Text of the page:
The clocks were put ahead. The winter layers were put away. And spring arrived. March switched gears, but we drove the bus that led the pack with our exemplary news coverage — nothing new about that! Our excellent staff provided the scoops, updates, features, and follow-ups, delivering info-packed lowdowns on the latest goings-on in our headline-worthy borough. Month in Review rolls out some of the more memorable reports.
• Can-did camera: Bensonhurst frozen treat queen Maria “The Ice Cream Girl” Campanella took the heat after uploading her video on YouTube about Southern Brooklyn’s can and bottle collectors that some feared took a sour shot at the area’s predominantly Chinese community for showing a woman in yellow makeup and a conical hat emerging from a trash can. Campanella told critics to chill out, arguing that toppers didn’t define a culture and pointing out that her video — featuring a song titled “Yo Granny’s in My Garbage” — also showed a white rummager toiling through bins.
• Hinsch’s opa? Egg-cream fans shrieked, “Agita!” upon learning that Staten Island souvlaki sovereign Mike Moudatsos was taking over the iconic, 65-year-old soda shop on Fifth Avenue. Faithful patrons fretted he would radically redesign Hinsch’s, much as he did a classic A&W car-hop on the island. Moudatsos promised to keep the old flavor mostly intact, except for some new Mediterranean boosts to the menu and “Mike’s” attached to the awning.
• Blue grub: The Finest get their nosh on whenever they can — in between creaming crime. Our week-long, lip-smackin’ investigation dished on some of their favorite haunts, menu choices, and discerning palates — from roasted pork with sweet plantains in Prospect Heights, and Al Diavolo pizza topped with broccoli rabe at the Brooklyn Navy Yard, to humble bagels and cream cheese in Clinton Hill, and barbecued chicken in Bensonhurst.
• How sweet it could be! Developers of the shuttered Domino Sugar factory promised a candy-coated comeback for the ex-largest sugar maker in the world. First-peek renderings showed a sumptuous sprawl of mixed-use skyscrapers rivaling the skylines of Dubai and Shanghai, including a high-rise sculpted like a giant zero, another one featuring a donut-hole ringed by offices with apartments, a third dotted with terraced dwellings, and pair of svelte structures soaring skyward and linked by a bridge that — at 598 feet and 55 stories — could rise as the borough’s tallest edifice yet.
• Library closure: Bibliophiles and preservationists read the riot act to the Brooklyn Public Library for planning to close the chapter on its 108-year-old Pacific branch and replace it with a newfangled repository inside a future skyscraper, instead of springing for $11 million to restore its achy bones. They claimed the historic building — the borough’s first Carnegie branch — should be saved as a reminder of Brooklyn’s intellectual past.
• LICH glitch: Back-pedaling State University of New York honchos, who denied for weeks that prime real estate was behind their decision to pull the plug on ailing Long Island College Hospital, finally ‘fessed up that they met privately to jaw about the facility’s $500-million landholdings before announcing the sale publicly. Legal documents obtained by the Courier flatlined earlier SUNY claims that “zero consideration” was given to the property aspect.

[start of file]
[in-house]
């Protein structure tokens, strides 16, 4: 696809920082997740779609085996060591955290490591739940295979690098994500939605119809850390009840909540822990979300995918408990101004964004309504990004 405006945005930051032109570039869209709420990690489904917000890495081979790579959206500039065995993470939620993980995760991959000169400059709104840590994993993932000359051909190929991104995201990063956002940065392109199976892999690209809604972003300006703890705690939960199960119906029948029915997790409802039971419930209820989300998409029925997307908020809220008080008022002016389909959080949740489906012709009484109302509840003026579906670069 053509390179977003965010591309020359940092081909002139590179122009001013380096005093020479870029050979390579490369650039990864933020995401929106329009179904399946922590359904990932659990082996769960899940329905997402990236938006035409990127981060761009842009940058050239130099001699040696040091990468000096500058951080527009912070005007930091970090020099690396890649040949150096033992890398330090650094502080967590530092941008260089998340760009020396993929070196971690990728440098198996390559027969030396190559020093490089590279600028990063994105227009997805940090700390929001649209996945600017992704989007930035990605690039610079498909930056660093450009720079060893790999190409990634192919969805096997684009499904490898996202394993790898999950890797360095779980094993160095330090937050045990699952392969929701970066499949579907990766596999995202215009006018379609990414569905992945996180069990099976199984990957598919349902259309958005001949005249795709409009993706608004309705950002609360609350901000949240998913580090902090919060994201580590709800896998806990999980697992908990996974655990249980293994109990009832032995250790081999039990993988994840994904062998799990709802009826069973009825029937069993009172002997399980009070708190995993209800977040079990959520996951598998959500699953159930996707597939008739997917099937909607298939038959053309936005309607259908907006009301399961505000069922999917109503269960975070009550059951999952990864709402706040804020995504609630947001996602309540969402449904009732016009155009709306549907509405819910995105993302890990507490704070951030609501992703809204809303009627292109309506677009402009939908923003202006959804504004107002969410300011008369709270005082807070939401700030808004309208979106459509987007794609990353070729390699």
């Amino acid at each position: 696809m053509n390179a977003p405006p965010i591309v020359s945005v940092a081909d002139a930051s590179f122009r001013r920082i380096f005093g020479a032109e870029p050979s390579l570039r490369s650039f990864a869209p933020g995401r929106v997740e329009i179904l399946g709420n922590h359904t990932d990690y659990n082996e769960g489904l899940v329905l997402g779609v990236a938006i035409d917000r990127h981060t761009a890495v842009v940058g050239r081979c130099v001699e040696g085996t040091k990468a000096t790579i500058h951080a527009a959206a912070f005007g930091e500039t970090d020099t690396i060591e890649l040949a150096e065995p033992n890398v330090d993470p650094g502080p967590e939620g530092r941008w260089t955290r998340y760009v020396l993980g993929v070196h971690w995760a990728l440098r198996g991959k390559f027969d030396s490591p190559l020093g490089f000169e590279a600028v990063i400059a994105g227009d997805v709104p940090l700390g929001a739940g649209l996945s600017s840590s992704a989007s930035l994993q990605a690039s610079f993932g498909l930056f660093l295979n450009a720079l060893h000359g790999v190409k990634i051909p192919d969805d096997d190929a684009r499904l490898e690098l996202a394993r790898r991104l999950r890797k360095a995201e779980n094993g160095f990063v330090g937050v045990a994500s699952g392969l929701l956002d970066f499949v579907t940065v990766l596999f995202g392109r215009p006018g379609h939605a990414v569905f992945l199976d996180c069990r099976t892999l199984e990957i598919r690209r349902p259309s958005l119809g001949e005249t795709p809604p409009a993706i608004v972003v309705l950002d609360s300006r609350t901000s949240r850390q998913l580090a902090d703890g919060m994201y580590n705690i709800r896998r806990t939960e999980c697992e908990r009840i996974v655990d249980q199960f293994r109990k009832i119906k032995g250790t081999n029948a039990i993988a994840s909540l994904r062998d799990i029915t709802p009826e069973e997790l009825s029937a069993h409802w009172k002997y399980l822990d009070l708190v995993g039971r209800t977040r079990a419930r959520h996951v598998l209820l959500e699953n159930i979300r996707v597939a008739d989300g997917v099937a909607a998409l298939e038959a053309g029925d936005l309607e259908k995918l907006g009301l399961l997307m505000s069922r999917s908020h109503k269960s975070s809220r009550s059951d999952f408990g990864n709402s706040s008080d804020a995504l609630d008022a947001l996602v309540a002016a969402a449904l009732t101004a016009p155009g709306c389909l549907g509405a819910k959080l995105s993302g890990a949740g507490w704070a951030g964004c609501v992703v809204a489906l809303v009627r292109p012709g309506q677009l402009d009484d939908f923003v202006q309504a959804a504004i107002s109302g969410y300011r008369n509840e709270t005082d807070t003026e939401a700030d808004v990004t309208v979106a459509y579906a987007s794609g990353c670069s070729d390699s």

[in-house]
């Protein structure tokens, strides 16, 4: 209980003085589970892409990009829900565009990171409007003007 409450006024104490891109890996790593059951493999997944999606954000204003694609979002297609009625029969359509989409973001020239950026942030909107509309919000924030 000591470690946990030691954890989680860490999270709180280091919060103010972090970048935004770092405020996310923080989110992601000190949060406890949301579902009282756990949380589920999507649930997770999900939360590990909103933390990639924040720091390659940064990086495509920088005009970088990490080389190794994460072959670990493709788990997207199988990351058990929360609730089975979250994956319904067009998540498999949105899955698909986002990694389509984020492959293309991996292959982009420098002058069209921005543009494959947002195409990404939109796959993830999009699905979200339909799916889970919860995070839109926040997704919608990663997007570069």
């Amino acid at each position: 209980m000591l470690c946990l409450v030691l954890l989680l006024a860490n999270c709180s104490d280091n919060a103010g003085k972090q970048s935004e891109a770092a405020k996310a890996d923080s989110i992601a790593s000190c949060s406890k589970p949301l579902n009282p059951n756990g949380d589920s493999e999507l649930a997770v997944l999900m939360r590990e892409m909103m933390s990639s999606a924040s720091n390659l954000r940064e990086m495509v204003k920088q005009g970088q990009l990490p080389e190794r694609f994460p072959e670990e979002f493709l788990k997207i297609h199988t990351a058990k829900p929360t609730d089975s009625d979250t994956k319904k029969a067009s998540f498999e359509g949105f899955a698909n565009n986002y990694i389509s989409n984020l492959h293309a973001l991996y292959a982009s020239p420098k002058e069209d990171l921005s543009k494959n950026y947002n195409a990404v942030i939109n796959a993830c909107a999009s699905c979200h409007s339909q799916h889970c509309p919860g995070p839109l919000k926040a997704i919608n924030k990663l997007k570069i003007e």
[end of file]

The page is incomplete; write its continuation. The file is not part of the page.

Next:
• Ratty class: Enterprising crafter Divya Anantharaman showed curiosity seekers how to transform dead rodents into red-carpet worthy critterati at a mouse taxidermy class in Williamsburg, delivering tips and tricks about immortalizing varmints, and then gussying them up in trendy togs to look like wee fashionistas. The Verminizer says she’s been fascinated with preserve dead beasts since the age of 6, when she tried to stuff a lizard.
• Sink or swim: Uncle Sam issued a flood mitigation plan for federally-boosted property owners in high-risk areas, requiring them to shell out thousands of bucks raising their homes or risk paying whopping insurance rates. The Federal Emergency Management Agency reconfigured “zone A” neighborhoods like Red Hook, Gowanus, Manhattan Beach, Sea Gate, Gerritsen Beach, Bergen Beach, and Mill Island.
• Cyclone after hurricane: Thrill seekers lined up by the thousands to whoosh on the legendary Cyclone roller coaster which re-opened for the spring and summer season four months after killer ‘cane Sandy reduced the People’s Playground to a soggy pulp.
• Tall tails: Budding bards shed their leotards while spilling the beans during a pole-dancing tourney that required comely contestants to spin their bods as they tell homespun yarns at the Bell House in Gowanus. “Polesque” creators hoped to move rapt viewers by shedding a saucy spotlight on storytelling as part of the burlesque showcase.
• High-school drop out: A 55-year-old learning institution got the worst report card of its life when the city began proceedings to phase out Sheepshead Bay High School. The Panel for Education Policy voted to replace the struggling Bay fixture — whose alums include comedians Elayne Boosler and Larry David — with a pair of charter schools and a district transfer high school by 2017.
• Oh buoy! Recycled Navy ships could buffer the borough from future floods, according to Navy Yard think-tank boffins at Terreform ONE, who want to slice and dice old U.S. warships — some dating back to World War II stashed away in California, Texas, and Virginia — and then reinvent them as an artificial wetland in Buttermilk Channel.
— Shavana AbruzzoReach reporter Shavana Abruzzo at sabruzzo@c